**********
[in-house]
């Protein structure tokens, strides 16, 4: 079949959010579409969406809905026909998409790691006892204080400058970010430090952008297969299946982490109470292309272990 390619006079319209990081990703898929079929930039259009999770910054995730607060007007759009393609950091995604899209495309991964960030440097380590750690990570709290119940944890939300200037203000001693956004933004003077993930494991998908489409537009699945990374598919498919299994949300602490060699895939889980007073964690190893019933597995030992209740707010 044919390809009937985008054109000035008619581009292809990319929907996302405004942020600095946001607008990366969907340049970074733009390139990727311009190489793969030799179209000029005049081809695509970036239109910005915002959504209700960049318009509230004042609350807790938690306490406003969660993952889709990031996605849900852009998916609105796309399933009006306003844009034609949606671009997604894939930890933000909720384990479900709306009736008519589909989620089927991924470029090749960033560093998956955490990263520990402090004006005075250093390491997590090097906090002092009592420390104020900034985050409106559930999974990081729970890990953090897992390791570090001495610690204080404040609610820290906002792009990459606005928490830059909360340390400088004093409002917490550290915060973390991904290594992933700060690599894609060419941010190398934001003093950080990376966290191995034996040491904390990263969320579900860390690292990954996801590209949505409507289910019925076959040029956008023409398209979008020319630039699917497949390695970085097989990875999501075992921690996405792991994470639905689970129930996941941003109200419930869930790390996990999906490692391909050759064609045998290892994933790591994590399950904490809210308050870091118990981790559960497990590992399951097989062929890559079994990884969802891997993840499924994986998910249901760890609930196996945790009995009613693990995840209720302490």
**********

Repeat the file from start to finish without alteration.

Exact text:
[in-house]
């Protein structure tokens, strides 16, 4: 079949959010579409969406809905026909998409790691006892204080400058970010430090952008297969299946982490109470292309272990 390619006079319209990081990703898929079929930039259009999770910054995730607060007007759009393609950091995604899209495309991964960030440097380590750690990570709290119940944890939300200037203000001693956004933004003077993930494991998908489409537009699945990374598919498919299994949300602490060699895939889980007073964690190893019933597995030992209740707010 044919390809009937985008054109000035008619581009292809990319929907996302405004942020600095946001607008990366969907340049970074733009390139990727311009190489793969030799179209000029005049081809695509970036239109910005915002959504209700960049318009509230004042609350807790938690306490406003969660993952889709990031996605849900852009998916609105796309399933009006306003844009034609949606671009997604894939930890933000909720384990479900709306009736008519589909989620089927991924470029090749960033560093998956955490990263520990402090004006005075250093390491997590090097906090002092009592420390104020900034985050409106559930999974990081729970890990953090897992390791570090001495610690204080404040609610820290906002792009990459606005928490830059909360340390400088004093409002917490550290915060973390991904290594992933700060690599894609060419941010190398934001003093950080990376966290191995034996040491904390990263969320579900860390690292990954996801590209949505409507289910019925076959040029956008023409398209979008020319630039699917497949390695970085097989990875999501075992921690996405792991994470639905689970129930996941941003109200419930869930790390996990999906490692391909050759064609045998290892994933790591994590399950904490809210308050870091118990981790559960497990590992399951097989062929890559079994990884969802891997993840499924994986998910249901760890609930196996945790009995009613693990995840209720302490």